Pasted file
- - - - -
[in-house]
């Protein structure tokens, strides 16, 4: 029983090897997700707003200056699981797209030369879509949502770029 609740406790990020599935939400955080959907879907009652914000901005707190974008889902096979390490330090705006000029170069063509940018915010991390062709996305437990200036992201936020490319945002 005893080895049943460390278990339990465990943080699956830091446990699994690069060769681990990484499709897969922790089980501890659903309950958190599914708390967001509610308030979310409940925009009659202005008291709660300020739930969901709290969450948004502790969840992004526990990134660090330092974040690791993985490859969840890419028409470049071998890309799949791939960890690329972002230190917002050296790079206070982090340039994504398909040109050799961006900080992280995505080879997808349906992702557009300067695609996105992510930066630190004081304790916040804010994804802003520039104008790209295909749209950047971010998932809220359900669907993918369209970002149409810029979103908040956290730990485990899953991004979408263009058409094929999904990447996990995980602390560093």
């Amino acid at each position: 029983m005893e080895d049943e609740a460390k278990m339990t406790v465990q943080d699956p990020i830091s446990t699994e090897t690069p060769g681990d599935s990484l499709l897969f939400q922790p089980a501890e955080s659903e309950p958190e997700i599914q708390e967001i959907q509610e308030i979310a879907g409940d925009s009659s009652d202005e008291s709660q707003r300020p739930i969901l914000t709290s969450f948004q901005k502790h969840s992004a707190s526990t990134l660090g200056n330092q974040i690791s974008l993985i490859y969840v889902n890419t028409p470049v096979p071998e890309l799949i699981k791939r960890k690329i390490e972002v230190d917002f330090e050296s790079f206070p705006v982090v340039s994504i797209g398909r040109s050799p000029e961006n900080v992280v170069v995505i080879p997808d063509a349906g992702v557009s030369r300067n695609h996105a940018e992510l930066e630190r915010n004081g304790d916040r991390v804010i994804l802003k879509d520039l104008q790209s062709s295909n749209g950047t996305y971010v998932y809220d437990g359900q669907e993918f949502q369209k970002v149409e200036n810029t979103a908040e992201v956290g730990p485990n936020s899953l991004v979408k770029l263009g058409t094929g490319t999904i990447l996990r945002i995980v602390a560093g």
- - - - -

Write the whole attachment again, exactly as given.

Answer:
[in-house]
């Protein structure tokens, strides 16, 4: 029983090897997700707003200056699981797209030369879509949502770029 609740406790990020599935939400955080959907879907009652914000901005707190974008889902096979390490330090705006000029170069063509940018915010991390062709996305437990200036992201936020490319945002 005893080895049943460390278990339990465990943080699956830091446990699994690069060769681990990484499709897969922790089980501890659903309950958190599914708390967001509610308030979310409940925009009659202005008291709660300020739930969901709290969450948004502790969840992004526990990134660090330092974040690791993985490859969840890419028409470049071998890309799949791939960890690329972002230190917002050296790079206070982090340039994504398909040109050799961006900080992280995505080879997808349906992702557009300067695609996105992510930066630190004081304790916040804010994804802003520039104008790209295909749209950047971010998932809220359900669907993918369209970002149409810029979103908040956290730990485990899953991004979408263009058409094929999904990447996990995980602390560093």
């Amino acid at each position: 029983m005893e080895d049943e609740a460390k278990m339990t406790v465990q943080d699956p990020i830091s446990t699994e090897t690069p060769g681990d599935s990484l499709l897969f939400q922790p089980a501890e955080s659903e309950p958190e997700i599914q708390e967001i959907q509610e308030i979310a879907g409940d925009s009659s009652d202005e008291s709660q707003r300020p739930i969901l914000t709290s969450f948004q901005k502790h969840s992004a707190s526990t990134l660090g200056n330092q974040i690791s974008l993985i490859y969840v889902n890419t028409p470049v096979p071998e890309l799949i699981k791939r960890k690329i390490e972002v230190d917002f330090e050296s790079f206070p705006v982090v340039s994504i797209g398909r040109s050799p000029e961006n900080v992280v170069v995505i080879p997808d063509a349906g992702v557009s030369r300067n695609h996105a940018e992510l930066e630190r915010n004081g304790d916040r991390v804010i994804l802003k879509d520039l104008q790209s062709s295909n749209g950047t996305y971010v998932y809220d437990g359900q669907e993918f949502q369209k970002v149409e200036n810029t979103a908040e992201v956290g730990p485990n936020s899953l991004v979408k770029l263009g058409t094929g490319t999904i990447l996990r945002i995980v602390a560093g």